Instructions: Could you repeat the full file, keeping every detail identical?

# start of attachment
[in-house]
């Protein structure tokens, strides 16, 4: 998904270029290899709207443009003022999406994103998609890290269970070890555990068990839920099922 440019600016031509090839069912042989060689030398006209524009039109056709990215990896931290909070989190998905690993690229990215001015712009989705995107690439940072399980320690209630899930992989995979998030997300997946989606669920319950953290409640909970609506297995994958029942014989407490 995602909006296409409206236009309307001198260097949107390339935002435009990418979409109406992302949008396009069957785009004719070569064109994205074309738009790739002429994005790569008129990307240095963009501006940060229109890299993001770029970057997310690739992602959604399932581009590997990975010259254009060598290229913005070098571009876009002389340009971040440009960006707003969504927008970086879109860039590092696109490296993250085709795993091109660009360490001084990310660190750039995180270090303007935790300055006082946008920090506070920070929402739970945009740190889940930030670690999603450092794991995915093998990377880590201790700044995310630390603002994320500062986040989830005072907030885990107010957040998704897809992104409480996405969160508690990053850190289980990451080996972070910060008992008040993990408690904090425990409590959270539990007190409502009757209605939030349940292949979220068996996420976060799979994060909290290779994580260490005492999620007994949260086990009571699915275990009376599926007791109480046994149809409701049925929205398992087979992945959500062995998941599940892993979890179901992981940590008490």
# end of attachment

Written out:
[in-house]
């Protein structure tokens, strides 16, 4: 998904270029290899709207443009003022999406994103998609890290269970070890555990068990839920099922 440019600016031509090839069912042989060689030398006209524009039109056709990215990896931290909070989190998905690993690229990215001015712009989705995107690439940072399980320690209630899930992989995979998030997300997946989606669920319950953290409640909970609506297995994958029942014989407490 995602909006296409409206236009309307001198260097949107390339935002435009990418979409109406992302949008396009069957785009004719070569064109994205074309738009790739002429994005790569008129990307240095963009501006940060229109890299993001770029970057997310690739992602959604399932581009590997990975010259254009060598290229913005070098571009876009002389340009971040440009960006707003969504927008970086879109860039590092696109490296993250085709795993091109660009360490001084990310660190750039995180270090303007935790300055006082946008920090506070920070929402739970945009740190889940930030670690999603450092794991995915093998990377880590201790700044995310630390603002994320500062986040989830005072907030885990107010957040998704897809992104409480996405969160508690990053850190289980990451080996972070910060008992008040993990408690904090425990409590959270539990007190409502009757209605939030349940292949979220068996996420976060799979994060909290290779994580260490005492999620007994949260086990009571699915275990009376599926007791109480046994149809409701049925929205398992087979992945959500062995998941599940892993979890179901992981940590008490």